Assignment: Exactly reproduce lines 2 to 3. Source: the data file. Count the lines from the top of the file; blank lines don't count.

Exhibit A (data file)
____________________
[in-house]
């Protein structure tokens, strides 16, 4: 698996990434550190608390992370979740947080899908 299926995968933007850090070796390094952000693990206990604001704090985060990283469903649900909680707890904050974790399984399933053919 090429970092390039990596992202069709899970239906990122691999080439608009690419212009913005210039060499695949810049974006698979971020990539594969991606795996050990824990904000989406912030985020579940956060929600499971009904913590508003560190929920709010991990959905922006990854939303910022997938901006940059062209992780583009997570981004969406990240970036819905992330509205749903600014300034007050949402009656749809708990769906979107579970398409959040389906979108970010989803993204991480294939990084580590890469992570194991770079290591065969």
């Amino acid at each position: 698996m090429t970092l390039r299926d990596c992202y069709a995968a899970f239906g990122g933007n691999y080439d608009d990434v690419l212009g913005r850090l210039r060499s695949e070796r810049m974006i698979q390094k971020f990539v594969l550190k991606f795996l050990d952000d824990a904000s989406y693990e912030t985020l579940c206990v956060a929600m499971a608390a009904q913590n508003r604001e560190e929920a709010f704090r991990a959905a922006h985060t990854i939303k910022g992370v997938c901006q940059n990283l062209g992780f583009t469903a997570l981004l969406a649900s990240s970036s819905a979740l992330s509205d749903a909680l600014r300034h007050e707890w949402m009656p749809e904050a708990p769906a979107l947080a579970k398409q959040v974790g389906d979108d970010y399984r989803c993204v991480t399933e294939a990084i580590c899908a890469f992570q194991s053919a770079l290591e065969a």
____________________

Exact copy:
């Protein structure tokens, strides 16, 4: 698996990434550190608390992370979740947080899908 299926995968933007850090070796390094952000693990206990604001704090985060990283469903649900909680707890904050974790399984399933053919 090429970092390039990596992202069709899970239906990122691999080439608009690419212009913005210039060499695949810049974006698979971020990539594969991606795996050990824990904000989406912030985020579940956060929600499971009904913590508003560190929920709010991990959905922006990854939303910022997938901006940059062209992780583009997570981004969406990240970036819905992330509205749903600014300034007050949402009656749809708990769906979107579970398409959040389906979108970010989803993204991480294939990084580590890469992570194991770079290591065969």
């Amino acid at each position: 698996m090429t970092l390039r299926d990596c992202y069709a995968a899970f239906g990122g933007n691999y080439d608009d990434v690419l212009g913005r850090l210039r060499s695949e070796r810049m974006i698979q390094k971020f990539v594969l550190k991606f795996l050990d952000d824990a904000s989406y693990e912030t985020l579940c206990v956060a929600m499971a608390a009904q913590n508003r604001e560190e929920a709010f704090r991990a959905a922006h985060t990854i939303k910022g992370v997938c901006q940059n990283l062209g992780f583009t469903a997570l981004l969406a649900s990240s970036s819905a979740l992330s509205d749903a909680l600014r300034h007050e707890w949402m009656p749809e904050a708990p769906a979107l947080a579970k398409q959040v974790g389906d979108d970010y399984r989803c993204v991480t399933e294939a990084i580590c899908a890469f992570q194991s053919a770079l290591e065969a």